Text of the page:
ASP.NET Web API: Server-Side Pipeline
Excerpt by Phil Ledgerwood
In a recent article we discussed the client-side of the Web API pipeline. This article takes a look at the server-side!
The server-side of the Web API pipeline is where most developers spend their time as this affects the Web API services, themselves. It opens up somepowerful capabilities for developers of Web API services. Virtually all the default objects in this pipeline are extensible, allowing developers to write their own custom implementations.
WCF developers will find great familiarity, here, because the Web API hooksare very similar to the hooks provided by recent versions of WCF.
Virtually every body of services has cross-cutting concerns that apply across the board and do not easily fit into single-responsibility service calls. As a result, developers often have to duplicate code or end up with service methods that are responsible for several things.
By familiarizing yourself with the server-side pipeline, you'll have the baseline concepts for adding security to all your services, adding logging, sending custom response data types, and much more.
The HttpServer class derives from HttpMessageHandler. It acts as the in-code representation of the server receiving the HttpRequestMessage. The HttpServer will then send the HttpRequestMessage through a configured chain of HttpMessageHandler objects.
The HttpServer object has even less properties and methods than the HttpClient object. It should truly be thought of as a bare bones sender and receiver as opposed to a container for a large degree of logic. The design of the Web API architecture encourages you to write your custom functionality in >reusable modules that can be hooked up to an HttpServer as opposed to using the actual HttpServer to get that work done.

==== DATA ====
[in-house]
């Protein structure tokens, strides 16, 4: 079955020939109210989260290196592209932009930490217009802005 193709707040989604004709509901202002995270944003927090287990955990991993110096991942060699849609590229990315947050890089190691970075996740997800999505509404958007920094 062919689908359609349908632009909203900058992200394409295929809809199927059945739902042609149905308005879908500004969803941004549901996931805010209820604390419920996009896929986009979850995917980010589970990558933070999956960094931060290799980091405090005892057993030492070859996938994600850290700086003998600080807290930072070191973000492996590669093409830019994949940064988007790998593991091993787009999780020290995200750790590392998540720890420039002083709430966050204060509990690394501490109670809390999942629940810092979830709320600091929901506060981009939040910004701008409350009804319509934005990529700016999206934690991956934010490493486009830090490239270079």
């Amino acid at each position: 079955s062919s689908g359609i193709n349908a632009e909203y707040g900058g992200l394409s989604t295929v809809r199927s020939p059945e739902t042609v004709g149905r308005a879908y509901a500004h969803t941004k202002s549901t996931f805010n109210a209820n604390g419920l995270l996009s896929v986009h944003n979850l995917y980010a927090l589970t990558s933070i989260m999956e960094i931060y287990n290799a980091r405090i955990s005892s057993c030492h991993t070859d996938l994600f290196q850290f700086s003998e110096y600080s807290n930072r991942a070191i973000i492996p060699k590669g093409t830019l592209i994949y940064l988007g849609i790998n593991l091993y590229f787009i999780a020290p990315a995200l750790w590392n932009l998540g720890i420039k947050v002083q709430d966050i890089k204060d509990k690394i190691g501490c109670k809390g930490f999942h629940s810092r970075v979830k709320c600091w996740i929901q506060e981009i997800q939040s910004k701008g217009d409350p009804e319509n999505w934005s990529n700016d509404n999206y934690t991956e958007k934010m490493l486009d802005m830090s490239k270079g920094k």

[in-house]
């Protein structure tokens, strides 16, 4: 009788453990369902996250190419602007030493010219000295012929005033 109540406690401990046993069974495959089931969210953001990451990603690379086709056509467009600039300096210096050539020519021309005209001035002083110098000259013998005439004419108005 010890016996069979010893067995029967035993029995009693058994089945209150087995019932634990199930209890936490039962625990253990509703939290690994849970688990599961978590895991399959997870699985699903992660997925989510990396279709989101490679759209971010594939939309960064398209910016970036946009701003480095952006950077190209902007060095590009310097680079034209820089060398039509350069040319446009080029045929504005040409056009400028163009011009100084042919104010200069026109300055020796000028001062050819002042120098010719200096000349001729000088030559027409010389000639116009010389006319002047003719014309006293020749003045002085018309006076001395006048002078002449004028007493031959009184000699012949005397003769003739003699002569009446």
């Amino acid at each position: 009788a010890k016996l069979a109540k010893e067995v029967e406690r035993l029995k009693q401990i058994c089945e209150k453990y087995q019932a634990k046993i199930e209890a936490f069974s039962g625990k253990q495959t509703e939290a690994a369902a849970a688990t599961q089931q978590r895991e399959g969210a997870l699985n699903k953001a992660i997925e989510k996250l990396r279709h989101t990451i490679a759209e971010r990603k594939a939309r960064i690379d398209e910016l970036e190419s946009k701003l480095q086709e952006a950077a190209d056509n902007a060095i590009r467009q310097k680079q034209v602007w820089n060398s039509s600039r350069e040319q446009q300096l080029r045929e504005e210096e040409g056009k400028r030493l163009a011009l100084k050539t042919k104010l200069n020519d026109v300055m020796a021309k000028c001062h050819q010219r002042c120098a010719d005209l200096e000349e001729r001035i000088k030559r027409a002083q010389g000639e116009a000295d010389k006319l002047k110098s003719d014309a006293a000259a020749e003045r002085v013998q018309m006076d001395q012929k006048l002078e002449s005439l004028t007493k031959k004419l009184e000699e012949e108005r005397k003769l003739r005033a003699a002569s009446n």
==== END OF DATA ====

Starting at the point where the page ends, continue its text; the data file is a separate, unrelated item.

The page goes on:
It also bears repeating that the HttpServer itself will not have much data at all about a current request or a current response. That information is encapsulated in the HttpRequestMessage and the HttpResponseMessage objects, respectively.
The Web API can be configured to put other classes that derive from HttpMessageHandler in the request processing chain. These handlers can read the request, manipulate it, and send a response or pass the request to the next handler in the chain. This is where most developers add custom code. This code is organized into custom message handlers that are then added to the HttpServer configuration. These handlers become organized in a chain that each request passes through. Handlers can send a response back directly or execute some code and pass the request down to the next link in the chain. This chain can be used to check every request for security keys, log data from them, etc.
The last handler in the chain is always HttpControllerDispatcher. If a handler further up the chain sends a response back to the client, the request will never 13px;">make it to the controller logic, once again making this the ideal location tocheck for authorization or any other operation you'd like to occur before the controller processes the request. The HttpResponse message is also passed up through this chain ending in the HttpServer which sends out the final response.
The HttpControllerDispatcher handler is always the last in the HttpMessageHandler chain. It takes the URL and the HTTP method from the HttpRequestMessage and routes it to the appropriate Web API controller and action.
Since this is the last HttpMessageHandler, it will not receive any requests that get completely handled and responded to by another HttpMessageHandlerfurther up the chain. This is very useful because, if you have another message handler dealing with the request, you don't want controller code to process it. If the controller sends a response, the HttpControllerDispatcher will capture the appropriate HttpResponseMessage and send it back up the handler chain.